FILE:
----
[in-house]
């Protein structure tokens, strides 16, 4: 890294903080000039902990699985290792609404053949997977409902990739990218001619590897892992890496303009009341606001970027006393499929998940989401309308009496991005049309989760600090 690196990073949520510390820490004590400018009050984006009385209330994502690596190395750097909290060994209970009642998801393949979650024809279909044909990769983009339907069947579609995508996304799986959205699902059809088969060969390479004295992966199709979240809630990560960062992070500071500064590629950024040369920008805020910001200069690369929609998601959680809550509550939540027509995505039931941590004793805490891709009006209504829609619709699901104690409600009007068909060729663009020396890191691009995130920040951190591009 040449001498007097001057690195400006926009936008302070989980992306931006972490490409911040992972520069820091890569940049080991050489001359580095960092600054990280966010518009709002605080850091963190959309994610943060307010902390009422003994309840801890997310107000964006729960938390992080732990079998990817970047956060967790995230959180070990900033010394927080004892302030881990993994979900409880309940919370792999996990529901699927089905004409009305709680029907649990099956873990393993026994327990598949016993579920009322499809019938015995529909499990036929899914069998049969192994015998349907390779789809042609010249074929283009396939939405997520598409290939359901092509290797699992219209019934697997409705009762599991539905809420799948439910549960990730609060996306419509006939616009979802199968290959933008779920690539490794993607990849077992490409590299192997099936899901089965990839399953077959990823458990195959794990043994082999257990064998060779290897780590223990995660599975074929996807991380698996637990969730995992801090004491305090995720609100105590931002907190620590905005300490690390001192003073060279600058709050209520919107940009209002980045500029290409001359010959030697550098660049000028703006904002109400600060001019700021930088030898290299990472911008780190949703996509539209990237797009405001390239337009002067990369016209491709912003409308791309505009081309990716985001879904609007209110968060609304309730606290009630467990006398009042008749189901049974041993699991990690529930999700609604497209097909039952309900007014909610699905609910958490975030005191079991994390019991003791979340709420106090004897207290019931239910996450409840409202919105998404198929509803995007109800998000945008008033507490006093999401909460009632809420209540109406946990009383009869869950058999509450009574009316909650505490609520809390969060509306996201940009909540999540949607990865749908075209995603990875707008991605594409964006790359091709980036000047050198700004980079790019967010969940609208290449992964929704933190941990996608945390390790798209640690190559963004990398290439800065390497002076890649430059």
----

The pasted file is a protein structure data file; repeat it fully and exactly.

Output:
[in-house]
């Protein structure tokens, strides 16, 4: 890294903080000039902990699985290792609404053949997977409902990739990218001619590897892992890496303009009341606001970027006393499929998940989401309308009496991005049309989760600090 690196990073949520510390820490004590400018009050984006009385209330994502690596190395750097909290060994209970009642998801393949979650024809279909044909990769983009339907069947579609995508996304799986959205699902059809088969060969390479004295992966199709979240809630990560960062992070500071500064590629950024040369920008805020910001200069690369929609998601959680809550509550939540027509995505039931941590004793805490891709009006209504829609619709699901104690409600009007068909060729663009020396890191691009995130920040951190591009 040449001498007097001057690195400006926009936008302070989980992306931006972490490409911040992972520069820091890569940049080991050489001359580095960092600054990280966010518009709002605080850091963190959309994610943060307010902390009422003994309840801890997310107000964006729960938390992080732990079998990817970047956060967790995230959180070990900033010394927080004892302030881990993994979900409880309940919370792999996990529901699927089905004409009305709680029907649990099956873990393993026994327990598949016993579920009322499809019938015995529909499990036929899914069998049969192994015998349907390779789809042609010249074929283009396939939405997520598409290939359901092509290797699992219209019934697997409705009762599991539905809420799948439910549960990730609060996306419509006939616009979802199968290959933008779920690539490794993607990849077992490409590299192997099936899901089965990839399953077959990823458990195959794990043994082999257990064998060779290897780590223990995660599975074929996807991380698996637990969730995992801090004491305090995720609100105590931002907190620590905005300490690390001192003073060279600058709050209520919107940009209002980045500029290409001359010959030697550098660049000028703006904002109400600060001019700021930088030898290299990472911008780190949703996509539209990237797009405001390239337009002067990369016209491709912003409308791309505009081309990716985001879904609007209110968060609304309730606290009630467990006398009042008749189901049974041993699991990690529930999700609604497209097909039952309900007014909610699905609910958490975030005191079991994390019991003791979340709420106090004897207290019931239910996450409840409202919105998404198929509803995007109800998000945008008033507490006093999401909460009632809420209540109406946990009383009869869950058999509450009574009316909650505490609520809390969060509306996201940009909540999540949607990865749908075209995603990875707008991605594409964006790359091709980036000047050198700004980079790019967010969940609208290449992964929704933190941990996608945390390790798209640690190559963004990398290439800065390497002076890649430059």